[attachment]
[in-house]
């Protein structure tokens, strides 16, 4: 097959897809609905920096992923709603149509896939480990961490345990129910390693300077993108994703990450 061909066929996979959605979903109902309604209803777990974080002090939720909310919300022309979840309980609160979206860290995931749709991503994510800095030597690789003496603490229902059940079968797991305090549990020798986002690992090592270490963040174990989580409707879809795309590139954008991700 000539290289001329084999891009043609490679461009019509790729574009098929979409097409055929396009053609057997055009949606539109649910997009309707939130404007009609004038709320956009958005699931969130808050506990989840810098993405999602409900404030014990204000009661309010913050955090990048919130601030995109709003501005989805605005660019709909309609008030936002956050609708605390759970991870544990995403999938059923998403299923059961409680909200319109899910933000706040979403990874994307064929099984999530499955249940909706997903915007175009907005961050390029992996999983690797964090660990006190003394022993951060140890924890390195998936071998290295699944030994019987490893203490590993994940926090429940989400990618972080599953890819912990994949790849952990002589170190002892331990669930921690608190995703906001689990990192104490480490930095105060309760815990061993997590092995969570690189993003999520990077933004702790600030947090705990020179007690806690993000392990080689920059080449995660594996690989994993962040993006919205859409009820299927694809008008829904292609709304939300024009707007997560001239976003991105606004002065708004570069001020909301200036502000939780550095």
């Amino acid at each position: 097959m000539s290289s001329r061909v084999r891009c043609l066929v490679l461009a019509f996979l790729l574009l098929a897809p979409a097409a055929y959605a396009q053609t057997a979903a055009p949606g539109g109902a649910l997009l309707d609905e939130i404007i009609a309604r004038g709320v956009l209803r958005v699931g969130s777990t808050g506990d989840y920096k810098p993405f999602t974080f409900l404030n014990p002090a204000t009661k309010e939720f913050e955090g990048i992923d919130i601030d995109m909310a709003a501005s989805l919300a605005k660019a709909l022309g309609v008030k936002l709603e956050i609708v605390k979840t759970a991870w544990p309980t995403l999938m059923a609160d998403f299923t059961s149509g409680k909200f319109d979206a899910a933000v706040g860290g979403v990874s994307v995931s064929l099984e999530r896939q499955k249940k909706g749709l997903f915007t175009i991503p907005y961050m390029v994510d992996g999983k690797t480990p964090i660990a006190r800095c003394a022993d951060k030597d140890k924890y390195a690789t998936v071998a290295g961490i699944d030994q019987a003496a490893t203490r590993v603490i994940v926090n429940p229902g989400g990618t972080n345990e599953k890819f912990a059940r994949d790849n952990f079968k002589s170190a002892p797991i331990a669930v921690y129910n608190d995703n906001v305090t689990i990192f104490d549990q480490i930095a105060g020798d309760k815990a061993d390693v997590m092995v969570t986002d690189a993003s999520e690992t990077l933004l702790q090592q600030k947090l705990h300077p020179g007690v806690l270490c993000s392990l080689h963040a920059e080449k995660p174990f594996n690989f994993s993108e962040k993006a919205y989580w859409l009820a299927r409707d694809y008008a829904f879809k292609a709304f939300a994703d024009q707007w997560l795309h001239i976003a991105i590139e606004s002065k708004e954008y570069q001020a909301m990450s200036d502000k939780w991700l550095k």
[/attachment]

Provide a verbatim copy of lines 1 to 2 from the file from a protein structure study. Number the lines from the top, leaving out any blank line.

[in-house]
């Protein structure tokens, strides 16, 4: 097959897809609905920096992923709603149509896939480990961490345990129910390693300077993108994703990450 061909066929996979959605979903109902309604209803777990974080002090939720909310919300022309979840309980609160979206860290995931749709991503994510800095030597690789003496603490229902059940079968797991305090549990020798986002690992090592270490963040174990989580409707879809795309590139954008991700 000539290289001329084999891009043609490679461009019509790729574009098929979409097409055929396009053609057997055009949606539109649910997009309707939130404007009609004038709320956009958005699931969130808050506990989840810098993405999602409900404030014990204000009661309010913050955090990048919130601030995109709003501005989805605005660019709909309609008030936002956050609708605390759970991870544990995403999938059923998403299923059961409680909200319109899910933000706040979403990874994307064929099984999530499955249940909706997903915007175009907005961050390029992996999983690797964090660990006190003394022993951060140890924890390195998936071998290295699944030994019987490893203490590993994940926090429940989400990618972080599953890819912990994949790849952990002589170190002892331990669930921690608190995703906001689990990192104490480490930095105060309760815990061993997590092995969570690189993003999520990077933004702790600030947090705990020179007690806690993000392990080689920059080449995660594996690989994993962040993006919205859409009820299927694809008008829904292609709304939300024009707007997560001239976003991105606004002065708004570069001020909301200036502000939780550095």